Another aspect of the present invention relates to a system comprising: a shipping container; a seal device attached to the shipping container configured for receipt of a bolt and including a barcode thereon representative of a unique identification of the seal device; a handheld device configured to scan the barcode located on the seal device; a user application in electronic communications with both the seal device and the handheld device, and configured to associate the unique identification of the seal device with a serial number of a bolt inserted into the seal device in response to an association request received from the handheld device.
Another aspect of the present invention relates to a system comprising: a shipping container a seal device attached to a container and having a bolt received therein effectively locking the container, and including a barcode thereon representative of a unique identification of the seal device; a handheld device configured to scan the barcode located on the seal device; a user application in electronic communications with both the seal device and the handheld device, and configured to disarm the seal device in response to a disarm request received from the handheld device.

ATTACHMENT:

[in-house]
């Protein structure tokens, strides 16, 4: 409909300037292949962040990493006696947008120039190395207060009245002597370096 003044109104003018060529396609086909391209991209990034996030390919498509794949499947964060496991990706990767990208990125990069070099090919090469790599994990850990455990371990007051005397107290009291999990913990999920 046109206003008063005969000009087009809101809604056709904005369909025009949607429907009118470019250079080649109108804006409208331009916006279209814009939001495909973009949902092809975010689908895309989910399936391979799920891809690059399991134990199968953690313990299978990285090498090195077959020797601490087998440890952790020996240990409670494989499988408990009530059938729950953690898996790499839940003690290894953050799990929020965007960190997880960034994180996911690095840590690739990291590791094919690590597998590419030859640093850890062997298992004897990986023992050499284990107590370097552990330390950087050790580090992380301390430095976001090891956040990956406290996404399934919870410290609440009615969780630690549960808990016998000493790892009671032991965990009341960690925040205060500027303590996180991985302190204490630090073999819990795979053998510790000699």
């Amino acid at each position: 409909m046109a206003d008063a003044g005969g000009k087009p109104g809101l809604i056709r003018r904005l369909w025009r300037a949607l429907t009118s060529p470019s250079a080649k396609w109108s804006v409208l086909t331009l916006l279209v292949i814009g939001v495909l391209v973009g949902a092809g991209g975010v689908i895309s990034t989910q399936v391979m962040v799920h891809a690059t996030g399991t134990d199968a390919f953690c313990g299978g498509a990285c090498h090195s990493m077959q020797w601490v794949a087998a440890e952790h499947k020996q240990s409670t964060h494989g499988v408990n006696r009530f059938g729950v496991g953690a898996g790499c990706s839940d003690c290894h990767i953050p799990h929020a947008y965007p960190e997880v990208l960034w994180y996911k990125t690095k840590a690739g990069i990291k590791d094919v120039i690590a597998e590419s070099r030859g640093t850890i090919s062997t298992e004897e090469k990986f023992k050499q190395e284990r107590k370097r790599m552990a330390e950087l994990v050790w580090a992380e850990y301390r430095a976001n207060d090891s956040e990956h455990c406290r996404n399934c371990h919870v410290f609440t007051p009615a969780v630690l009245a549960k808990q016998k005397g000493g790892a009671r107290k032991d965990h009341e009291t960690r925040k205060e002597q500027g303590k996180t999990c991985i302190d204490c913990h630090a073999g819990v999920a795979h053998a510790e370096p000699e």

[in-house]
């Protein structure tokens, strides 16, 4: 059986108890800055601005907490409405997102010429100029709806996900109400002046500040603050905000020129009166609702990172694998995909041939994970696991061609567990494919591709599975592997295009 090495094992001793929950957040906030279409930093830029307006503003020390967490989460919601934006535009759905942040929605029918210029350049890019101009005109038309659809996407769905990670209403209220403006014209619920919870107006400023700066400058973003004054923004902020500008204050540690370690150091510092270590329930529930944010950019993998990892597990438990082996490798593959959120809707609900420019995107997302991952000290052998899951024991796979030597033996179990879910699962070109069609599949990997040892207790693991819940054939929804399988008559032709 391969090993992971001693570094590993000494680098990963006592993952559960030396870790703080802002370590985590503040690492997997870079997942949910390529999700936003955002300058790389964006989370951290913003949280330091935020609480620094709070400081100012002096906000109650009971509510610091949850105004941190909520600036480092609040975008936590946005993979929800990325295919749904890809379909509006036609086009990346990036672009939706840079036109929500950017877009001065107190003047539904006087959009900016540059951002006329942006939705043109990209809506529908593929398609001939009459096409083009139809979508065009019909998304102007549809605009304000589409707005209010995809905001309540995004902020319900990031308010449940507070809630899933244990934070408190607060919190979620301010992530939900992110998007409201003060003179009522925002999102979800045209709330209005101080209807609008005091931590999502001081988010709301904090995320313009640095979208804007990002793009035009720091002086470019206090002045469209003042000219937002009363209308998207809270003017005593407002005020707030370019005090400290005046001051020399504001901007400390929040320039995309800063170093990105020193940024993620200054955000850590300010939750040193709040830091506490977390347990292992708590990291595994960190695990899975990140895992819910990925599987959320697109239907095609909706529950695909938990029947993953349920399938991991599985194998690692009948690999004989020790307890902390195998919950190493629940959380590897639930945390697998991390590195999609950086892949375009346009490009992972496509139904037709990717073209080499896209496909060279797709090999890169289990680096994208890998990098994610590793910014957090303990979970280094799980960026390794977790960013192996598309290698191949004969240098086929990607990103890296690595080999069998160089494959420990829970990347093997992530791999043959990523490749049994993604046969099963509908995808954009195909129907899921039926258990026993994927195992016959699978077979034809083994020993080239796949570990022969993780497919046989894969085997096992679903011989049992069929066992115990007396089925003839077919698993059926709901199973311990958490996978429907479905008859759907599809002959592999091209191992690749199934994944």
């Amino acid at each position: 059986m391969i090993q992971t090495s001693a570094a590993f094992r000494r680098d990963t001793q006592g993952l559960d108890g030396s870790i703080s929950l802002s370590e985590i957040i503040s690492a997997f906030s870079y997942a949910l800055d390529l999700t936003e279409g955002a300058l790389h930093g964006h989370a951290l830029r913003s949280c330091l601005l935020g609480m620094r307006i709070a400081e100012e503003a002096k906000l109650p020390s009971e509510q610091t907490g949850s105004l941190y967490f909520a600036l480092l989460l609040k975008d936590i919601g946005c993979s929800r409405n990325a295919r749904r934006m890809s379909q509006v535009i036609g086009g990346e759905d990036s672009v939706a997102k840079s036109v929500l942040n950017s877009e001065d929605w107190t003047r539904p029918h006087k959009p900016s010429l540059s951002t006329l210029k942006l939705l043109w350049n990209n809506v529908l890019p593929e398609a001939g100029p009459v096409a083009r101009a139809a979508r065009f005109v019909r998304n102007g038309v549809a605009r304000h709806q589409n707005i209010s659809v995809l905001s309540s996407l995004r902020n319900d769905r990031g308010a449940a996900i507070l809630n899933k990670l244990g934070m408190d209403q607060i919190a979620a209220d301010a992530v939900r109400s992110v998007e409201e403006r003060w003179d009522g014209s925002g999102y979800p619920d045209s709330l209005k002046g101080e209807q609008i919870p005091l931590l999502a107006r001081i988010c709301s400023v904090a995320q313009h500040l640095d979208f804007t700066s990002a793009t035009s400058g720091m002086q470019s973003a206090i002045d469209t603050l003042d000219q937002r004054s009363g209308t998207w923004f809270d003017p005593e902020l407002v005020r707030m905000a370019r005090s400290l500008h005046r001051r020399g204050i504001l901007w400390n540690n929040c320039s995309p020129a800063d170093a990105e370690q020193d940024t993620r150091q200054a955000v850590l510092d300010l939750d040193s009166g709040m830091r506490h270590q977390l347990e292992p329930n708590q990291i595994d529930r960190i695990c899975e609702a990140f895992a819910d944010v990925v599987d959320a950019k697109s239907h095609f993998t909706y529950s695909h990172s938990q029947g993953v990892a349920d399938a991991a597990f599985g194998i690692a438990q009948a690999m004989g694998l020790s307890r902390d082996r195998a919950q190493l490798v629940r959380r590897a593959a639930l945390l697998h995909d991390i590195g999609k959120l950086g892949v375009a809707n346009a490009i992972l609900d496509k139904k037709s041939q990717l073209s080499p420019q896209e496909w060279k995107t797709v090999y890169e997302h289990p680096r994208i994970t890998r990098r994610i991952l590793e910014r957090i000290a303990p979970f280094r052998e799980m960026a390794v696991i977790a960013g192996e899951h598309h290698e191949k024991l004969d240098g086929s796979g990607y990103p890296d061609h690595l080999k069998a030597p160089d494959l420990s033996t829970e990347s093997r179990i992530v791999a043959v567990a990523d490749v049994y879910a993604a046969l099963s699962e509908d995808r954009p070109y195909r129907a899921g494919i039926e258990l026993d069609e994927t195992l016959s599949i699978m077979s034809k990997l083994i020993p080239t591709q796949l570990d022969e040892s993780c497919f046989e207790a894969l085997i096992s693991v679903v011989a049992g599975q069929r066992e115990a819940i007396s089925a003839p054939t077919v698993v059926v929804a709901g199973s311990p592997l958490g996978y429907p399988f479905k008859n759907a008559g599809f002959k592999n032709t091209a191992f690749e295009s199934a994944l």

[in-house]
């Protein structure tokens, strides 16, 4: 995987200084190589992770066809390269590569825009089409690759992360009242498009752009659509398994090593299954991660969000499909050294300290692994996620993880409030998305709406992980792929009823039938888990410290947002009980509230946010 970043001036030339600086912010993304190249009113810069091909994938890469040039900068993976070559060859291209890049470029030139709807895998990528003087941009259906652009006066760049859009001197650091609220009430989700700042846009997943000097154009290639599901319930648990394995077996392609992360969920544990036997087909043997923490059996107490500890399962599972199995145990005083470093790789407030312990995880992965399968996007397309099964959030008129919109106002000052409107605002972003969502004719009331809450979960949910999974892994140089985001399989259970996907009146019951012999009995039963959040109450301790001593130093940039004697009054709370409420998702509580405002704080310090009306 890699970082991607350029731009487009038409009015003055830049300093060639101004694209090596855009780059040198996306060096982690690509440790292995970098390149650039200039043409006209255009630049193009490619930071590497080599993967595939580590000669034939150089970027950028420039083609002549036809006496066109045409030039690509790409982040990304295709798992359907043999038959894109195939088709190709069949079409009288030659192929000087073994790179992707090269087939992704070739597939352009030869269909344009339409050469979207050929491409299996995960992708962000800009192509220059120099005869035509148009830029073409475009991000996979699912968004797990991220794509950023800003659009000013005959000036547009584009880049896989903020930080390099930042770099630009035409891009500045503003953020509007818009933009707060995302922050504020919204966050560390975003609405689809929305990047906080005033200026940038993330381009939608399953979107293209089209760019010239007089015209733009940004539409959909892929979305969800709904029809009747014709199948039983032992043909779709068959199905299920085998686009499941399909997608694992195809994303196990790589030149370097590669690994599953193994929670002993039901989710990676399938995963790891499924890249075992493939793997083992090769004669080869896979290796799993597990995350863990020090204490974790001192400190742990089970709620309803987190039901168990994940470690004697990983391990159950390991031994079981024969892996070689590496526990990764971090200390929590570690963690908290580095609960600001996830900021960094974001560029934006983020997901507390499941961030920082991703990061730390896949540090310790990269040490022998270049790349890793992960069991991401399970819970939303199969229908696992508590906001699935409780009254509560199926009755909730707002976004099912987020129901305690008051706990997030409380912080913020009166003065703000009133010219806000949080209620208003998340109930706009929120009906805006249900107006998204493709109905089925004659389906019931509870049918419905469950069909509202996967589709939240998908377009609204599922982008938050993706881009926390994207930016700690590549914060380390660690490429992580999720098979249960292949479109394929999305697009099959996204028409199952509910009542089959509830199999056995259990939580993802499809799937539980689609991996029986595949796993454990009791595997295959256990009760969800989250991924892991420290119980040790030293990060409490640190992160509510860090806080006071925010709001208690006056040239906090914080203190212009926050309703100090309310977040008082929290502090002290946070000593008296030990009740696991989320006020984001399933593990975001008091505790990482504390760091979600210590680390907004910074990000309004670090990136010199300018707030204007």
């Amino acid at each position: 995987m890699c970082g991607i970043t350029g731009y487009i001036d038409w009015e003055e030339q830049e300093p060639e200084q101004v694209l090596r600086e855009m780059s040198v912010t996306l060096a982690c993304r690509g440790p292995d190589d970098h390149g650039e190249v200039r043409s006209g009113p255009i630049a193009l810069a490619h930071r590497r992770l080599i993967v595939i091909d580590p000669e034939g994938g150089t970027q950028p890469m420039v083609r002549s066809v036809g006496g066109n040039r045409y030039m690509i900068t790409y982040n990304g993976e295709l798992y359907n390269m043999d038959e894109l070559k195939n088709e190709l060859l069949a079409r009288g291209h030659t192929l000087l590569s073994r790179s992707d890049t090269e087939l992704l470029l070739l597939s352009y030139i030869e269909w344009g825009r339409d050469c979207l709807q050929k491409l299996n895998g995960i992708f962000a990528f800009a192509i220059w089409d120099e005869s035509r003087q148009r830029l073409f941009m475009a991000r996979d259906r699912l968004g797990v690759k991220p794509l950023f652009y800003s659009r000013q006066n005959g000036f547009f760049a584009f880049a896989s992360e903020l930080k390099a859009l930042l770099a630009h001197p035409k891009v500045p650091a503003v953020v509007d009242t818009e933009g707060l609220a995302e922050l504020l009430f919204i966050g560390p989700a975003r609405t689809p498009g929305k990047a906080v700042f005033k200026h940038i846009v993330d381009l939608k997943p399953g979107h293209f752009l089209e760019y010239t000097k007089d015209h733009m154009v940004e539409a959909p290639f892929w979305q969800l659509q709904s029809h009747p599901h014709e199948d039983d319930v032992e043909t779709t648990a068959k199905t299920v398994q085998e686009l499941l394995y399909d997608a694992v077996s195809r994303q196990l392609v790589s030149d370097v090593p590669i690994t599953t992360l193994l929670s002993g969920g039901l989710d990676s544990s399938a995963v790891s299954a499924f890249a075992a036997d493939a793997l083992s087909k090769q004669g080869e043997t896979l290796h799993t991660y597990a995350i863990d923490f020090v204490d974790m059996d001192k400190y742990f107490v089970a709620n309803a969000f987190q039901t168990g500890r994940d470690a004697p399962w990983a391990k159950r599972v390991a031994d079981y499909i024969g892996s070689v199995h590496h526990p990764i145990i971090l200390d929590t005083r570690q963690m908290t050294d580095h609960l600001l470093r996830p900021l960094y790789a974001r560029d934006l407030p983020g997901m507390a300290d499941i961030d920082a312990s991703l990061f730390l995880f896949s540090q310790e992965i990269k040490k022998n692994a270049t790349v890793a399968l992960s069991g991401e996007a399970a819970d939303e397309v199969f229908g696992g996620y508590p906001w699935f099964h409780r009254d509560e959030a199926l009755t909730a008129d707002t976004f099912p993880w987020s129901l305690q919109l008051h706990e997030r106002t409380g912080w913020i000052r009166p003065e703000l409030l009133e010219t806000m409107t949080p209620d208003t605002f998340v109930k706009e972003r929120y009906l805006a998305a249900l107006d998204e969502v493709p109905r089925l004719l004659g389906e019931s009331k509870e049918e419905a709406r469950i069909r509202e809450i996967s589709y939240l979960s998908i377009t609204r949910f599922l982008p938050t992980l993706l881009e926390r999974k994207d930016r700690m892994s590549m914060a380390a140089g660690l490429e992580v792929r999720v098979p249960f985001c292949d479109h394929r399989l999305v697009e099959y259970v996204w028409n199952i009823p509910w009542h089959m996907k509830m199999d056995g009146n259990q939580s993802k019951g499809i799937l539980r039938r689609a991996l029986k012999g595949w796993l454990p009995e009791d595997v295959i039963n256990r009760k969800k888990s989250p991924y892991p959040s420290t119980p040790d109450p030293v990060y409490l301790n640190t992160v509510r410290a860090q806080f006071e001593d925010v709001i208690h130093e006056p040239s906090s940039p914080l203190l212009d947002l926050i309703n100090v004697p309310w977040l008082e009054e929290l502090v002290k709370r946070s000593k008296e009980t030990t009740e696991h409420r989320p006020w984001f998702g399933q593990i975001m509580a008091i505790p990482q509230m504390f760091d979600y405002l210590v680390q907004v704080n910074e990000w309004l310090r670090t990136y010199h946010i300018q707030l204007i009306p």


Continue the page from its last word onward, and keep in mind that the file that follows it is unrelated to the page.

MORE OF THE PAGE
Another aspect of the present invention relates to a system comprising: a shipping container; a seal device attached to the shipping container configured for receipt of a bolt and including a barcode thereon representative of a unique identification of the seal device; a handheld device configured to scan the barcode located on the seal device; a user application in electronic communications with both the seal device and the handheld device, and configured to associate the unique identification of the seal device with a serial number of a bolt inserted into the seal device in response to an association request received from the handheld device, and further configured to disarm the seal device in response to a disarm request received from the handheld device.
Another aspect of the present invention relates to a method of unsecuring a shipping container secured with an armed seal device having a bolt received therein, the method comprising: scanning, by a user via a handheld device, an electronically readable element on the seal device representative of an identification of the seal device; communicating, from the handheld device to a user application, the identification of the seal device; associating, in a database by the user application, the bolt serial number and the identification of the seal device; communicating, by the user application, a confirmation to the seal device; communicating, by the user application, a confirmation to the handheld device.